Dinah relates the memories of her childhood through the lens of her mothers’ experiences and stories. Growing up with no girls her age to play with, Dinah relies entirely on her mothers for entertainment. She is exposed mainly to adult conversation and relationships, especially the complicated relationship between the four sisters who share a single husband. All of the women treat Dinah as their daughter. Each woman takes her into personal confidence and shares her inner secrets and talents with Dinah, hoping that in at least some small way they will live on through her. Consequently, Dinah becomes the product of the best each woman has to offer: learning cooking and mothering skills from Leah, healing from Rachel, a love of stories and the spiritual from Zilpah, and the importance of silence and kindness from Bilhah. She listens to their versions of meeting Jacob and the births of their sons so often that the four versions gradually meld into one blurred version. As her father spends the majority of his time in the fields, she only comes to know him through her mothers’ eyes and thus sees him as more of the image of a husband and lover rather than as a true father figure. She sees everything and remembers everything through the lens of her mothers, never forced to make opinions about anyone else until she is on her own.

Diamant portrays the sisters as pagans, worshipping idols and goddesses, while twenty feet away their husband spreads the word of the One God. The modern Judeo-Christian world recognizes Leah, Rachel, and Jacob’s grandmother, Rebecca, as the matriarchs of a monotheistic religion that eventually evolved into Judaism, Christianity, and Islam. It is hard to imagine that Jacob, whose father was saved by the One God, would allow his wives to worship multiple goddesses and take part in pagan rituals. Diamant explains this discrepancy by portraying the daily lives of men and women as separate. While the men spend all day in the fields, the women pass their days in the camp. Jacob likely passed on the stories of his fathers and their god to his sons, ushering them into his religion. On the other hand, Jacob’s wives are left to their own devices and thus continue to worship polytheists, following the same observances that have been handed down to them by their mothers.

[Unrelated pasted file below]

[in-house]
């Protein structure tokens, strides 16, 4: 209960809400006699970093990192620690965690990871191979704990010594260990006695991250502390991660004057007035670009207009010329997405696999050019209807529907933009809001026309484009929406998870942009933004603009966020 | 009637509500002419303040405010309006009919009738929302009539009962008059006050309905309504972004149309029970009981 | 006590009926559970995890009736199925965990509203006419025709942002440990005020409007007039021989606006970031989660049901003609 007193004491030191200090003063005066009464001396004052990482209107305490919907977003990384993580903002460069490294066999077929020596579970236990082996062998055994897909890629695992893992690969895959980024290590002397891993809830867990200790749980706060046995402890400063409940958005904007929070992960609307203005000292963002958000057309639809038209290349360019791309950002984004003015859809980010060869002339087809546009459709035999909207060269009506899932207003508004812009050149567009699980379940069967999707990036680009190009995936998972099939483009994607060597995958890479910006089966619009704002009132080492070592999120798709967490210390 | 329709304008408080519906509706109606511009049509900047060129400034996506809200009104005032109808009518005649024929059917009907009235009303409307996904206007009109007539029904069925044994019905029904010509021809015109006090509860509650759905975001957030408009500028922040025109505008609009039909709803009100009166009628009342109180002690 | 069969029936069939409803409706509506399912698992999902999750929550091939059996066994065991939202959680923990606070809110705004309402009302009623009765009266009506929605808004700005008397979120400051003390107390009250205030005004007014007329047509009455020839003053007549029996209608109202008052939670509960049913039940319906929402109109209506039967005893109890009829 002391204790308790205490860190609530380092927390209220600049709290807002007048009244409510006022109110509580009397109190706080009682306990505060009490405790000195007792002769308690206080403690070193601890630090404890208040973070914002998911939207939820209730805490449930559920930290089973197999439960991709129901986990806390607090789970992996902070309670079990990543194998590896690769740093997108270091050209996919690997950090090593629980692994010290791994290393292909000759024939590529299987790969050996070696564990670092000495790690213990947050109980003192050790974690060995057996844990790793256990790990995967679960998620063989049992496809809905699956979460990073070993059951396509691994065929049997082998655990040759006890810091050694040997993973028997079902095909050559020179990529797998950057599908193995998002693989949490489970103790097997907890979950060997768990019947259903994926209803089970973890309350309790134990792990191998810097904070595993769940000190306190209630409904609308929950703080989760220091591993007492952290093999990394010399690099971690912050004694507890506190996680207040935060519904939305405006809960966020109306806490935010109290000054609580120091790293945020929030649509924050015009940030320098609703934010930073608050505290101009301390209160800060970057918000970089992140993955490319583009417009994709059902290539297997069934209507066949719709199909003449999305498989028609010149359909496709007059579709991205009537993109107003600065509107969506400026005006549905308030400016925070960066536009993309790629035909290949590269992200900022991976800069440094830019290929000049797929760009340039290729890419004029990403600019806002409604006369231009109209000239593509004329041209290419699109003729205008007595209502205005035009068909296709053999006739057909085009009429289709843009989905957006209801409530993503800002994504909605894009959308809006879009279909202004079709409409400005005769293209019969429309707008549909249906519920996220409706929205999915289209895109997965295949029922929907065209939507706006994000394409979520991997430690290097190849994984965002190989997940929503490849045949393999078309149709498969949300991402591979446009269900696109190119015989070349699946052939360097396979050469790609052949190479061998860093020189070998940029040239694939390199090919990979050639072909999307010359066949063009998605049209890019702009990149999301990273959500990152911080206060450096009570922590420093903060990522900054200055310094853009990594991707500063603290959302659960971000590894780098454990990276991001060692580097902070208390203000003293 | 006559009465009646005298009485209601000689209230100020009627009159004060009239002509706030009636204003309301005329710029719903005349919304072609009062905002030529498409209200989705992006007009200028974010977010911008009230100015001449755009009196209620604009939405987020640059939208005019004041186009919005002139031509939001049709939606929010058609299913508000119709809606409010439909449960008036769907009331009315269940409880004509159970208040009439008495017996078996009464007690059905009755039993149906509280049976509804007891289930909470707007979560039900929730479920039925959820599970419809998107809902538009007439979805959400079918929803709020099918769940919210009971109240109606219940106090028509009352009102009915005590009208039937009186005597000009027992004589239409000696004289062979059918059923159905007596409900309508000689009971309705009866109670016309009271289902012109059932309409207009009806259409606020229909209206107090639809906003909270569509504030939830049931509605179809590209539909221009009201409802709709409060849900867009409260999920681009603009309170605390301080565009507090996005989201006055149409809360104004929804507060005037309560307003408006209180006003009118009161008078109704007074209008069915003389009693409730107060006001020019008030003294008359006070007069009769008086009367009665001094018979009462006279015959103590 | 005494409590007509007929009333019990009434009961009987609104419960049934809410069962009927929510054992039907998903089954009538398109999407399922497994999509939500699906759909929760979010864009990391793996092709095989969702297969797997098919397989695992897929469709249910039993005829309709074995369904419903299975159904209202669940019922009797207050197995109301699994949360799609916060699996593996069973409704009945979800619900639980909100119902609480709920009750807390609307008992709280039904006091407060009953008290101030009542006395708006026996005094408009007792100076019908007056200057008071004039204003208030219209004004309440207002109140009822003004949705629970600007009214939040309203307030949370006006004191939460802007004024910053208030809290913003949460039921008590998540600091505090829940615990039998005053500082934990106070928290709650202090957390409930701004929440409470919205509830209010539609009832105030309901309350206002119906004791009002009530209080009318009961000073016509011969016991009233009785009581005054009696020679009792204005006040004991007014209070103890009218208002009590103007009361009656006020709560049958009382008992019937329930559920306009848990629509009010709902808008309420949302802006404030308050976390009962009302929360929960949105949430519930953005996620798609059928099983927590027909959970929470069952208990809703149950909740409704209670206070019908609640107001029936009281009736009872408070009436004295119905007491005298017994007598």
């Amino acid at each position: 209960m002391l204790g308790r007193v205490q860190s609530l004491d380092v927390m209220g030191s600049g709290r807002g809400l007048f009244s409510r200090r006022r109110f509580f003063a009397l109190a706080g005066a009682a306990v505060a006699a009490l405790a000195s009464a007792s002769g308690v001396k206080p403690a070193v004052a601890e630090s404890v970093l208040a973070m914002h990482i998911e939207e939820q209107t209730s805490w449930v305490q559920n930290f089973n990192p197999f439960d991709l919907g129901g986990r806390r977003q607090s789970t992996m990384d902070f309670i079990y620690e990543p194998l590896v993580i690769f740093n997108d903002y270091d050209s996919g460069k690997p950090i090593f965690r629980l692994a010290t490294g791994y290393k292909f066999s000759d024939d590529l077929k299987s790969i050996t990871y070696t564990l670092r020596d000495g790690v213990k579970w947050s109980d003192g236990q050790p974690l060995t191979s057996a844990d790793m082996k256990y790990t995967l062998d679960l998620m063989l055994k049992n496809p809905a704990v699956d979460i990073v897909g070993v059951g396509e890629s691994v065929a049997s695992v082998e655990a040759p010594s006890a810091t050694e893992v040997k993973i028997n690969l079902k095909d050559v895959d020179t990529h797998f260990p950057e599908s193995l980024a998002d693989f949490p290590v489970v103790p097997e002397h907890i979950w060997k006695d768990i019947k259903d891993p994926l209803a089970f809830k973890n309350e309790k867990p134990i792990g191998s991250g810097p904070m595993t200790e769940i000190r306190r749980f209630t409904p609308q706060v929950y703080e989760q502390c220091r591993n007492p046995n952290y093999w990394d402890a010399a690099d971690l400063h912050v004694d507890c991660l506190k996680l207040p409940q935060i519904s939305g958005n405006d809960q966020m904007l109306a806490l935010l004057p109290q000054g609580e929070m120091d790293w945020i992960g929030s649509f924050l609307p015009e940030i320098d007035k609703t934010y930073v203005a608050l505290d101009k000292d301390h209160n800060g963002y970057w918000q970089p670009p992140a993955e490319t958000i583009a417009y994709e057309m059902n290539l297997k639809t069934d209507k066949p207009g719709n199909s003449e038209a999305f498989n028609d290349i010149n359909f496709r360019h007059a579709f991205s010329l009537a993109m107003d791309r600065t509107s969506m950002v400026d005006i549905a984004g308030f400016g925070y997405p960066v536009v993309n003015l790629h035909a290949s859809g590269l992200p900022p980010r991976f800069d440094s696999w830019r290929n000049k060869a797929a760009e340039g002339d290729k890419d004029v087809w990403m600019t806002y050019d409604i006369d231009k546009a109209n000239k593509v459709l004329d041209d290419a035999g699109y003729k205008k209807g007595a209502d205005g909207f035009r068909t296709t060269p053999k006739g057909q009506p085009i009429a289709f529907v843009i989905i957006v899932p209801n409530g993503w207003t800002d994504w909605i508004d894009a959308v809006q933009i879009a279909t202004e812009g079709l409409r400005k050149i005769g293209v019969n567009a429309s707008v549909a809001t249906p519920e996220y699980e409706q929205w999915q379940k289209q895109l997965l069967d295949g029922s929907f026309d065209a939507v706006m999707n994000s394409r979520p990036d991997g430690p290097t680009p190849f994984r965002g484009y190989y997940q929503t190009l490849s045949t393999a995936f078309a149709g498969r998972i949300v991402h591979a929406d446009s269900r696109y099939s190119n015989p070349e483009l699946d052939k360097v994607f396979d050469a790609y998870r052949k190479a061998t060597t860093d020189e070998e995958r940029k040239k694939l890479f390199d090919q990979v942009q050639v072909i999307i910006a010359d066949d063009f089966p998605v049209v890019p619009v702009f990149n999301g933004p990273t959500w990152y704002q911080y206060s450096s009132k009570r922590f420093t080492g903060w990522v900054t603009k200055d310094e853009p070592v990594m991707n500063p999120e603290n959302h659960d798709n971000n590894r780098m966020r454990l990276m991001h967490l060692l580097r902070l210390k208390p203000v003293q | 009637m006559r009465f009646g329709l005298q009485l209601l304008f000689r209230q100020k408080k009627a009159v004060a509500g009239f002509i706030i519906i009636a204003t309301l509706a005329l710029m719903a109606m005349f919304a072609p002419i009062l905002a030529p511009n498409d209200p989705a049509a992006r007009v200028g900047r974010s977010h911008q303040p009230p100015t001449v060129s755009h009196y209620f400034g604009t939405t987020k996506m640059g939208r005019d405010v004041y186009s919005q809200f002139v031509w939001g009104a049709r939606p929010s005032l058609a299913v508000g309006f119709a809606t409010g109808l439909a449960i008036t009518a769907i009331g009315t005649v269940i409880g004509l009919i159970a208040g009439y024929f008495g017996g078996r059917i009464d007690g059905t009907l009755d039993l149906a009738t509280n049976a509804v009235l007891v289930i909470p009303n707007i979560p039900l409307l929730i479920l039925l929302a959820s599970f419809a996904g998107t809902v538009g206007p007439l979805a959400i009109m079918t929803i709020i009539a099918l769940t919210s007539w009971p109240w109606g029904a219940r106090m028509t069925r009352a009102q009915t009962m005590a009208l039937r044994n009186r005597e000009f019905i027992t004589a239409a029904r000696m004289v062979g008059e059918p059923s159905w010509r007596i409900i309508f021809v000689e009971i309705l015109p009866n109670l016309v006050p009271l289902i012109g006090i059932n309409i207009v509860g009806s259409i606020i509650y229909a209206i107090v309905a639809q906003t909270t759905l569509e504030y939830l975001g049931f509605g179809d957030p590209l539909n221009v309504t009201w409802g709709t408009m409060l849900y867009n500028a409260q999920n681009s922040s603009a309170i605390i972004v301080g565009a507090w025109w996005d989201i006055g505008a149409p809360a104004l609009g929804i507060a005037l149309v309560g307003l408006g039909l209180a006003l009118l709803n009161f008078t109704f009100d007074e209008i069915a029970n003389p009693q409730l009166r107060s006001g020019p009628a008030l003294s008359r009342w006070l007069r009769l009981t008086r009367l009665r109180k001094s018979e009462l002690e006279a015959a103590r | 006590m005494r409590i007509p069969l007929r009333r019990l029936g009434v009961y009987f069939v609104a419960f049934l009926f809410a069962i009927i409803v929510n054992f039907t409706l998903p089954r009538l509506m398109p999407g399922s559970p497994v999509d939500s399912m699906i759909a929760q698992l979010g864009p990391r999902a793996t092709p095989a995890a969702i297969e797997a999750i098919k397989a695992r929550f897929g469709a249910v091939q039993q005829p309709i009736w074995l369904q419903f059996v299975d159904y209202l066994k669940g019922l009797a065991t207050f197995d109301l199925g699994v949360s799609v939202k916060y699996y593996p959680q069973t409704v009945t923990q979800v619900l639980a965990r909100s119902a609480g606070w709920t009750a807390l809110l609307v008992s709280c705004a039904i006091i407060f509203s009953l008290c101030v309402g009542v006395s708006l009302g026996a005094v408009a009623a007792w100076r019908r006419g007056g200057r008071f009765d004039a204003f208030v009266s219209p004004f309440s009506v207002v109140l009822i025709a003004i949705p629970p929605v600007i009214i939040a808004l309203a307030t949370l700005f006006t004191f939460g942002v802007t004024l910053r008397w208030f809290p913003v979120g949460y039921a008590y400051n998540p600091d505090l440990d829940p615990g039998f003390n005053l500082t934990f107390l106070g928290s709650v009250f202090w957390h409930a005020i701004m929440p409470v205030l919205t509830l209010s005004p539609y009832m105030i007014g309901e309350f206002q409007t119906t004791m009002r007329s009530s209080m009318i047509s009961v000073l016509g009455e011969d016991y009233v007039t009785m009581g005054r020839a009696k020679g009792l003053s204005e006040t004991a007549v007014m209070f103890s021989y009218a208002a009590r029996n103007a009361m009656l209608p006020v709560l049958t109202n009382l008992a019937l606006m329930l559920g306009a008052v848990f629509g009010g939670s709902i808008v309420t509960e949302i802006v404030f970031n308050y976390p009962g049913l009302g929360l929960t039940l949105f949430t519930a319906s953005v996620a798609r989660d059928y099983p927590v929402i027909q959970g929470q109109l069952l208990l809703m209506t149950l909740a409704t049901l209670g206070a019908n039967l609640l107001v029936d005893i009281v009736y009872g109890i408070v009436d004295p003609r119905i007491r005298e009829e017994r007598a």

The first two chapters of Part Two prepare readers for Jacob’s later character transformation—from the calm, rational behavior he exhibits here to his calloused, greedier self later. The redemption of Ruti shows the kindness of Jacob, as well as highlights Leah’s position as first wife and counselor to her husband. Though the sisters’ save Ruti from the traders, they cannot save her from loneliness, so she chooses to take her life rather than remain alone with Laban. Ruti’s suicide is the first truly awful and shocking moment in Dinah’s life, tearing her out of the protective and adoring bubble in which she has lived. Diamant has detailed a secure and loving childhood for Dinah, in which her mothers constantly attend to her and she is pampered inside the red tent, though custom forbids it. Dinah spends so much time in the company of doting women that she develops a sense of entitlement and carelessness. The image of Dinah running happily through the family’s tents as a child sets up an arresting contrast for the tragic events that come later in her adulthood.